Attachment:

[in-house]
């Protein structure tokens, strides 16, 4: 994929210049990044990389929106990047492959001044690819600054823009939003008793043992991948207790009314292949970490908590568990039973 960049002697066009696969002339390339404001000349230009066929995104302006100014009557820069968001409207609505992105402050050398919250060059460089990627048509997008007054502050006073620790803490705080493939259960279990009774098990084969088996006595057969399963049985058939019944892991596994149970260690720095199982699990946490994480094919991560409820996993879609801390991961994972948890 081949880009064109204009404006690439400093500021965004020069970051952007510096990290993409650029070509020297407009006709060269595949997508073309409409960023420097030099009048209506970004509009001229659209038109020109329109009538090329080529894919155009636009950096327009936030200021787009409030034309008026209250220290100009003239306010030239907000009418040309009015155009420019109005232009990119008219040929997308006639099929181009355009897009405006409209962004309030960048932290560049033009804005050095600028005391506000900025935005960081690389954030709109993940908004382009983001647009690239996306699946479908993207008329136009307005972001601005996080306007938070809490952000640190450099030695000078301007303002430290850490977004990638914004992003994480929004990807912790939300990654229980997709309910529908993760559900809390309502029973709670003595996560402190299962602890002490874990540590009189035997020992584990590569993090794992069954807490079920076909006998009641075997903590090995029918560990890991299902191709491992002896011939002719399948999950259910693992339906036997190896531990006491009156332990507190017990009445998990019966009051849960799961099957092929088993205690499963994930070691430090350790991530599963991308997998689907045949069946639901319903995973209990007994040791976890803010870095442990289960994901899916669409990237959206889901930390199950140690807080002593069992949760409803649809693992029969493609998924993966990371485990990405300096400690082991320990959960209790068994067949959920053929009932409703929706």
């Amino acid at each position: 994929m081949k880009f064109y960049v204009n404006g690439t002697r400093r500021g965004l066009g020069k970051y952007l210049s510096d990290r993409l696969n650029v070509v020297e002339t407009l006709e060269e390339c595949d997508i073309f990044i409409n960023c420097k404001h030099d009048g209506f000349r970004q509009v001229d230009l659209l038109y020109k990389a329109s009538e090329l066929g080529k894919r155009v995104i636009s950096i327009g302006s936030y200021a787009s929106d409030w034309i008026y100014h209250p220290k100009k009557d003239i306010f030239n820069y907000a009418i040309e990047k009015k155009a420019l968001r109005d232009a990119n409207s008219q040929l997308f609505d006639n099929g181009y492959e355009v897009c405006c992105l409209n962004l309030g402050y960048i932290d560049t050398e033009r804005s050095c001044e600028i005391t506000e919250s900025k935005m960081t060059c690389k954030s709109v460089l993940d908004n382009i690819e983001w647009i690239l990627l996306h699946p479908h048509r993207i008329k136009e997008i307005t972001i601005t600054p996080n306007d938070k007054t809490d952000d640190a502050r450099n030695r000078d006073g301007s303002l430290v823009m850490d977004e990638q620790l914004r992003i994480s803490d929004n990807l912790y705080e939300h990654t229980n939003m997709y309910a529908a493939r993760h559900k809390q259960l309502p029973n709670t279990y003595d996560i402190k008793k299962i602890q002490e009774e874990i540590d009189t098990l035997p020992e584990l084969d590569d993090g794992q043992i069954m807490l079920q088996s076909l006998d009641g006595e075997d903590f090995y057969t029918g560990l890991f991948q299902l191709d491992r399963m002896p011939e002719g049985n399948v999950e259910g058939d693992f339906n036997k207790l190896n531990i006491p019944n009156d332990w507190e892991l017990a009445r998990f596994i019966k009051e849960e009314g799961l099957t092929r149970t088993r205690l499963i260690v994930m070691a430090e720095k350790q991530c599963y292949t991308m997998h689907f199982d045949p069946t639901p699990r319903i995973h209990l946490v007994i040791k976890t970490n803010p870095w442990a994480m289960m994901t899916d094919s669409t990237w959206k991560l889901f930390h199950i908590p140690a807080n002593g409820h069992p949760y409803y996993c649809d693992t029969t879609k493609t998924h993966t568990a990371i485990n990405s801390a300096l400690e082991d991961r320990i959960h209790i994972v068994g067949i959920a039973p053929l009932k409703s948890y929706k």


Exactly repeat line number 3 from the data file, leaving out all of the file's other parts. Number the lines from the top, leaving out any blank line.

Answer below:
């Amino acid at each position: 994929m081949k880009f064109y960049v204009n404006g690439t002697r400093r500021g965004l066009g020069k970051y952007l210049s510096d990290r993409l696969n650029v070509v020297e002339t407009l006709e060269e390339c595949d997508i073309f990044i409409n960023c420097k404001h030099d009048g209506f000349r970004q509009v001229d230009l659209l038109y020109k990389a329109s009538e090329l066929g080529k894919r155009v995104i636009s950096i327009g302006s936030y200021a787009s929106d409030w034309i008026y100014h209250p220290k100009k009557d003239i306010f030239n820069y907000a009418i040309e990047k009015k155009a420019l968001r109005d232009a990119n409207s008219q040929l997308f609505d006639n099929g181009y492959e355009v897009c405006c992105l409209n962004l309030g402050y960048i932290d560049t050398e033009r804005s050095c001044e600028i005391t506000e919250s900025k935005m960081t060059c690389k954030s709109v460089l993940d908004n382009i690819e983001w647009i690239l990627l996306h699946p479908h048509r993207i008329k136009e997008i307005t972001i601005t600054p996080n306007d938070k007054t809490d952000d640190a502050r450099n030695r000078d006073g301007s303002l430290v823009m850490d977004e990638q620790l914004r992003i994480s803490d929004n990807l912790y705080e939300h990654t229980n939003m997709y309910a529908a493939r993760h559900k809390q259960l309502p029973n709670t279990y003595d996560i402190k008793k299962i602890q002490e009774e874990i540590d009189t098990l035997p020992e584990l084969d590569d993090g794992q043992i069954m807490l079920q088996s076909l006998d009641g006595e075997d903590f090995y057969t029918g560990l890991f991948q299902l191709d491992r399963m002896p011939e002719g049985n399948v999950e259910g058939d693992f339906n036997k207790l190896n531990i006491p019944n009156d332990w507190e892991l017990a009445r998990f596994i019966k009051e849960e009314g799961l099957t092929r149970t088993r205690l499963i260690v994930m070691a430090e720095k350790q991530c599963y292949t991308m997998h689907f199982d045949p069946t639901p699990r319903i995973h209990l946490v007994i040791k976890t970490n803010p870095w442990a994480m289960m994901t899916d094919s669409t990237w959206k991560l889901f930390h199950i908590p140690a807080n002593g409820h069992p949760y409803y996993c649809d693992t029969t879609k493609t998924h993966t568990a990371i485990n990405s801390a300096l400690e082991d991961r320990i959960h209790i994972v068994g067949i959920a039973p053929l009932k409703s948890y929706k």